In reality, the disadvantaged position of women with disabilities in the job market is an important issue that cannot be avoided. They may face a series of difficulties, such as being unable to obtain appropriate jobs or even a job, being promoted more slowly, and being less likely to obtain senior positions. The barriers to employment make it impossible for women with disabilities to obtain reasonable financial security after a divorce, and their living standards are also sharply lowered, which is undoubtedly a heavy blow to women with disabilities. Especially for those women who are disabled after marriage, their disability is likely to be caused by taking care of their family  or through their job. This leads to the situation in which women with disabilities’ contributions to their families during their marriages are not only not rewarded, but become an obstacle for them to support themselves after the marriage ends, which is very unfair to the protection of the legitimate rights and interests of women with disabilities.
 
D. Social security for women with disabilities is still inadequate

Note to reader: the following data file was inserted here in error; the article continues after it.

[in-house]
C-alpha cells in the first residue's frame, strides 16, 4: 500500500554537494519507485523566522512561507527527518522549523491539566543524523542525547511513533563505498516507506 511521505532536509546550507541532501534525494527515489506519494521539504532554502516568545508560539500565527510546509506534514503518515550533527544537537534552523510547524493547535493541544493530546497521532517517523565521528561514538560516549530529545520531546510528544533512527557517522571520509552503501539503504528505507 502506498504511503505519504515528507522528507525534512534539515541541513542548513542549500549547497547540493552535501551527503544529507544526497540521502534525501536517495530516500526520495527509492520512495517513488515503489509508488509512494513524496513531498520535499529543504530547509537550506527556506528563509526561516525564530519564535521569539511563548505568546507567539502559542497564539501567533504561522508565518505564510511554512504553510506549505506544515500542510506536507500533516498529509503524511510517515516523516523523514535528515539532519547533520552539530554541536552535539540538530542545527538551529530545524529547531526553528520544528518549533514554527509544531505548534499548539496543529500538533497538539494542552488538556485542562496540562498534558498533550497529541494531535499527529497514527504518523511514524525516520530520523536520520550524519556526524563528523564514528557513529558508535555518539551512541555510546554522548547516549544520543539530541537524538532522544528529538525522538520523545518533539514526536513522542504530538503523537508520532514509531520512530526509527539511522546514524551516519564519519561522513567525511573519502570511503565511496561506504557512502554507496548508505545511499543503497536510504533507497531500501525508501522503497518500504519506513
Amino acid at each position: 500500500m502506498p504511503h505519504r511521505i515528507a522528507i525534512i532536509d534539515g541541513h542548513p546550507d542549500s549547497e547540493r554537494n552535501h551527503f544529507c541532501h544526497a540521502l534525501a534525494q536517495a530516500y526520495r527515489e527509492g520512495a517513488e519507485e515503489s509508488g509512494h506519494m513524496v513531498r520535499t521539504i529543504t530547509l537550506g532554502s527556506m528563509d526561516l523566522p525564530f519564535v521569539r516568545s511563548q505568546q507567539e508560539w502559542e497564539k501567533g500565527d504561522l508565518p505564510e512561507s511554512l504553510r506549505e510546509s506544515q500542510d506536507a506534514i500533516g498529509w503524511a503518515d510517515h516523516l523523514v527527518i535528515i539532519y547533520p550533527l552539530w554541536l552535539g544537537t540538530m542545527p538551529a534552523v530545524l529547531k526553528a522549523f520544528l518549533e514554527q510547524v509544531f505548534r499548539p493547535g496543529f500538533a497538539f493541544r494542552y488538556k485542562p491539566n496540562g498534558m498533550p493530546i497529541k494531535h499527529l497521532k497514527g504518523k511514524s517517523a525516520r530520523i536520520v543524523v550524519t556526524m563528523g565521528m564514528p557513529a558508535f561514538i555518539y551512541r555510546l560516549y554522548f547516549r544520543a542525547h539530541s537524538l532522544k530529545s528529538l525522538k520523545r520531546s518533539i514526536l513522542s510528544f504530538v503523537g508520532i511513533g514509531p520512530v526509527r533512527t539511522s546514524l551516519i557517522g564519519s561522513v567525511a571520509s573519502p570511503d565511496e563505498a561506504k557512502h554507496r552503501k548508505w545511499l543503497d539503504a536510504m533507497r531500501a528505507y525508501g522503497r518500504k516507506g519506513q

In recent years, China’s social security system for the disabled has been continuously improved. A welfare system for the disabled has been established, and the living subsidies and nursing subsidies for the severely disabled have been set up.  However, in general, there are still some problems in the construction of the social security and service system for the disabled. In particular, the coverage of the social security system for the disabled is not extensive enough, and there is still a gap between the level of social security and the needs of the disabled. There is a large gap in the social security system for the disabled in urban and rural areas, and the social security for the disabled in rural areas is very limited.  According to China's Second National Sample Survey of Persons with Disabilities' Main Data Communique, 13.28% of urban disabled people enjoy the minimum living allowance for local residents, and 9.75% have received regular or irregular relief. In rural areas, 5.12% of the disabled enjoy the minimum living allowance for local residents, and 11.68% receive regular or irregular relief.  The questionnaire survey on the status of women with disabilities in Heilongjiang province shows that more than 80% of women with disabilities think that the basic living security and relief services are most needed by them, and the proportion of women with disabilities in rural areas is even close to 95%. In terms of specific needs, 49.4% of women with disabilities regard poverty relief and support as their first need, 32.8% of them regard medical services and relief as their first need, and 8.9% regard housing as their first need. The above three needs rank top three.